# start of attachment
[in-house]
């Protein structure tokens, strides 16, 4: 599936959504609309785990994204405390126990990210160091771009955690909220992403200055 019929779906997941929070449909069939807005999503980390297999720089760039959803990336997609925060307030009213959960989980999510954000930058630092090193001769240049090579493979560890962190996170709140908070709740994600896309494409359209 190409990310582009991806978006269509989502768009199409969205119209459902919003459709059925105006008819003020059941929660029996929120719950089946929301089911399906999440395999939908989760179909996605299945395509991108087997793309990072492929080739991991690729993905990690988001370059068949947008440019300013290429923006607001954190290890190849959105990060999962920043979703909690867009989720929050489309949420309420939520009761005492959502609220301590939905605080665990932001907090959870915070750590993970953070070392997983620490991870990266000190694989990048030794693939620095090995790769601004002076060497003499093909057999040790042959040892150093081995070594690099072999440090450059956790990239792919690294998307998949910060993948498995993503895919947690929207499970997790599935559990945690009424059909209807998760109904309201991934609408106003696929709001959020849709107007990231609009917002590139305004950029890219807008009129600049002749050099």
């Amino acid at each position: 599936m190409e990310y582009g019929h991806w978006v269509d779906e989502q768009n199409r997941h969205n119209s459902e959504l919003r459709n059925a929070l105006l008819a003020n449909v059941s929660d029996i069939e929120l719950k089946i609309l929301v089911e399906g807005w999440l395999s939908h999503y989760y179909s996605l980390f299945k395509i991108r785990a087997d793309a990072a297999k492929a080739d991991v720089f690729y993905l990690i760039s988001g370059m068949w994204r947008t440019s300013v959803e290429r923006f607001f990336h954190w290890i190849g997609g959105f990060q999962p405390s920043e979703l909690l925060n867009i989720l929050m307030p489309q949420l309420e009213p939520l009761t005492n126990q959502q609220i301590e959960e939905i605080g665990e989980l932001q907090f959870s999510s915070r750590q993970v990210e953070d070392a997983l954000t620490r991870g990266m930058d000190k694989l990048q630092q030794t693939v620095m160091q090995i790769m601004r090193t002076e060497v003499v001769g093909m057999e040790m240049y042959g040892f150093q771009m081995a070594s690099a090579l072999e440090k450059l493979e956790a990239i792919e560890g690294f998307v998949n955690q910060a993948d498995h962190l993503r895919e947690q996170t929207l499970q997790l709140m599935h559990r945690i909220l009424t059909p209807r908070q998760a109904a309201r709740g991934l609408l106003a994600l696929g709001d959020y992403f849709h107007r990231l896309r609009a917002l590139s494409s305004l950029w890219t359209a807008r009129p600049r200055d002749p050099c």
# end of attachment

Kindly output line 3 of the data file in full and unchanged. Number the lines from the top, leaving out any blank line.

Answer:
């Amino acid at each position: 599936m190409e990310y582009g019929h991806w978006v269509d779906e989502q768009n199409r997941h969205n119209s459902e959504l919003r459709n059925a929070l105006l008819a003020n449909v059941s929660d029996i069939e929120l719950k089946i609309l929301v089911e399906g807005w999440l395999s939908h999503y989760y179909s996605l980390f299945k395509i991108r785990a087997d793309a990072a297999k492929a080739d991991v720089f690729y993905l990690i760039s988001g370059m068949w994204r947008t440019s300013v959803e290429r923006f607001f990336h954190w290890i190849g997609g959105f990060q999962p405390s920043e979703l909690l925060n867009i989720l929050m307030p489309q949420l309420e009213p939520l009761t005492n126990q959502q609220i301590e959960e939905i605080g665990e989980l932001q907090f959870s999510s915070r750590q993970v990210e953070d070392a997983l954000t620490r991870g990266m930058d000190k694989l990048q630092q030794t693939v620095m160091q090995i790769m601004r090193t002076e060497v003499v001769g093909m057999e040790m240049y042959g040892f150093q771009m081995a070594s690099a090579l072999e440090k450059l493979e956790a990239i792919e560890g690294f998307v998949n955690q910060a993948d498995h962190l993503r895919e947690q996170t929207l499970q997790l709140m599935h559990r945690i909220l009424t059909p209807r908070q998760a109904a309201r709740g991934l609408l106003a994600l696929g709001d959020y992403f849709h107007r990231l896309r609009a917002l590139s494409s305004l950029w890219t359209a807008r009129p600049r200055d002749p050099c």